AB - Four health professions schools at an academic health science university and a partner state university collaborated to develop the Interprofessional Care Access Network (I-CAN), a model of healthcare delivery and interprofessional education that addresses the Triple Aims for vulnerable populations in three underserved neighborhoods. Program goals were achieved through community-based partnerships and the development of a health-care workforce prepared for competent practice in emerging models of care. In the first three years, almost 600 nursing, medicine, dentistry, and pharmacy students worked with clients referred from community partners, providing interprofessional care coordination addressing life instability and social determinants of health. The evaluation has demonstrated substantial improvement of health-related outcomes for clients who began in the first three years of the program and specifically those who completed intake and follow-up documentation (N = 38). There were substantial reductions in the aggregate number of emergency department visits, emergency medical service calls, and hospitalizations when compared to the 6 months prior to starting I-CAN. Estimated cost savings for the 38 clients, based on minimal estimated costs for these indicators alone, were over $224,000. A three-year qualitative review of client progress notes indicated that as a result of interprofessional student team interventions, many clients improved access to health insurance and primary care, and stabilized housing. Since the evaluation was completed, three programs have been added in rural and urban communities, demonstrating the model is scalable and replicable.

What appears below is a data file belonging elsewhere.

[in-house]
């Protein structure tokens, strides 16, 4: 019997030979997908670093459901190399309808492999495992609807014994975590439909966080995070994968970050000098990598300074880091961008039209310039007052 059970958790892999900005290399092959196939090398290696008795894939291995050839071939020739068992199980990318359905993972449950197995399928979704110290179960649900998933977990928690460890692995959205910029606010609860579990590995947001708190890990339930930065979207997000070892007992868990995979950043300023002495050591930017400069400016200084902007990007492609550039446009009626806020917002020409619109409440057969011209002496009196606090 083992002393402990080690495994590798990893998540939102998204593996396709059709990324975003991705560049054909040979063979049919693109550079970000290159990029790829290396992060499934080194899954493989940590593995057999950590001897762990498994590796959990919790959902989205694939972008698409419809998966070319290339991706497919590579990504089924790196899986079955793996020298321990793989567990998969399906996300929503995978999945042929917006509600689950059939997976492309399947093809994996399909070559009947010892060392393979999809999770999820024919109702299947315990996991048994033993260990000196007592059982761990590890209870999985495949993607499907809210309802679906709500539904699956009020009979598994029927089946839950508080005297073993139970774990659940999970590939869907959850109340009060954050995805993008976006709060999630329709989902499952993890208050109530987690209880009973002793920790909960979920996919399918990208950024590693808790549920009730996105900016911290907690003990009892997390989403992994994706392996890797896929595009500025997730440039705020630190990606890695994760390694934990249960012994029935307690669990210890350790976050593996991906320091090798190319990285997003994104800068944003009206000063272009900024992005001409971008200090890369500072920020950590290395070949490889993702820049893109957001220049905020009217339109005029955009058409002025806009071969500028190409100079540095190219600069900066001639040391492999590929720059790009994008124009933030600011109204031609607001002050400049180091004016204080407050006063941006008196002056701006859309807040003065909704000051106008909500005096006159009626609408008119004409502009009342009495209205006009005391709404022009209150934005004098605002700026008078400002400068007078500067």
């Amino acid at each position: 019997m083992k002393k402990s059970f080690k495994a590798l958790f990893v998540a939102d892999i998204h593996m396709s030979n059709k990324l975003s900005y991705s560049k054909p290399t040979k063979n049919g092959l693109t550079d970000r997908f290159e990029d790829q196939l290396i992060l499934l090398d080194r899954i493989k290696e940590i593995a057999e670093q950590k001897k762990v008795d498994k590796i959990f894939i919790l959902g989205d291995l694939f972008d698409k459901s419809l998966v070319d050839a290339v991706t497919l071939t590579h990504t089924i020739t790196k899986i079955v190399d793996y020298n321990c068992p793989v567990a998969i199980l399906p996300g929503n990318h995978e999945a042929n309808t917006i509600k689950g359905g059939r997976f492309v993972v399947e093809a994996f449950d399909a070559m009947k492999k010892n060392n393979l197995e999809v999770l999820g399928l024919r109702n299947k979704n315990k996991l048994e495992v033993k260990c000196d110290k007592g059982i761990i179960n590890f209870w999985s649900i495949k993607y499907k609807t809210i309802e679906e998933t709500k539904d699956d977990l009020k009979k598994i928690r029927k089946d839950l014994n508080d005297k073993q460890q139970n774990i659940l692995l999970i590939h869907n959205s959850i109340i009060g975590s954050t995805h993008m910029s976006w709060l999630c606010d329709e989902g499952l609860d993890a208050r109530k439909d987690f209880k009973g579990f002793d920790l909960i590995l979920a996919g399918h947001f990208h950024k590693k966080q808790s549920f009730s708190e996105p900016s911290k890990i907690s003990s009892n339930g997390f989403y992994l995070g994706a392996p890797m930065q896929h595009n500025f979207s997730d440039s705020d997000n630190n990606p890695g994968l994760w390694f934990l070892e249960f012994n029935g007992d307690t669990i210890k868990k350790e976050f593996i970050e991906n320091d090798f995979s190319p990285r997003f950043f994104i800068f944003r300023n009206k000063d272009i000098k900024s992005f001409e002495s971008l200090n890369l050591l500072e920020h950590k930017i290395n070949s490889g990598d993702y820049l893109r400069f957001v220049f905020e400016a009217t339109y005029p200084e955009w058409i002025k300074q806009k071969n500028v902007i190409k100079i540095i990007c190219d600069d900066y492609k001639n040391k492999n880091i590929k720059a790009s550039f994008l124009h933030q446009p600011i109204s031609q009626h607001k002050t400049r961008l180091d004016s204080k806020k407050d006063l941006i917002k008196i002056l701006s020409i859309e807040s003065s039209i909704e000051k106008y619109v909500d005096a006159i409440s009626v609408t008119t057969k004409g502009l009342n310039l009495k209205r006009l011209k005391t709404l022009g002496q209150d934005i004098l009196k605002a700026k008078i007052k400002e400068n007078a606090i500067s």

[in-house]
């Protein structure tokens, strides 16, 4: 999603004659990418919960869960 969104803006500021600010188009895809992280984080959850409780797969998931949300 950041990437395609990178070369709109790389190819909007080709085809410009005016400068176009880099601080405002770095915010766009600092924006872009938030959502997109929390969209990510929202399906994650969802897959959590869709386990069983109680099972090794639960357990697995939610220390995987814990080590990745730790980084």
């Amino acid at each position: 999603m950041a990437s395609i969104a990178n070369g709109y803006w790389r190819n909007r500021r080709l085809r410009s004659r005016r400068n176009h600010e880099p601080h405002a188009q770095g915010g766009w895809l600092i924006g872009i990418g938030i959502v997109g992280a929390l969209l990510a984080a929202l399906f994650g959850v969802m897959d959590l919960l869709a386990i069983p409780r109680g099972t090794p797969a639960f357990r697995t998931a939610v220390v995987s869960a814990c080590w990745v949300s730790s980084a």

KW - care coordination

KW - Interprofessional student teams

KW - mixed methods

KW - population health

KW - underserved populations

UR - http://www.scopus.com/inward/record.url?scp=85059054926&partnerID=8YFLogxK

UR - http://www.scopus.com/inward/citedby.url?scp=85059054926&partnerID=8YFLogxK

U2 - 10.1080/13561820.2018.1560246

DO - 10.1080/13561820.2018.1560246

M3 - Article

JO - Journal of Interprofessional Care

JF - Journal of Interprofessional Care

SN - 1356-1820

ER -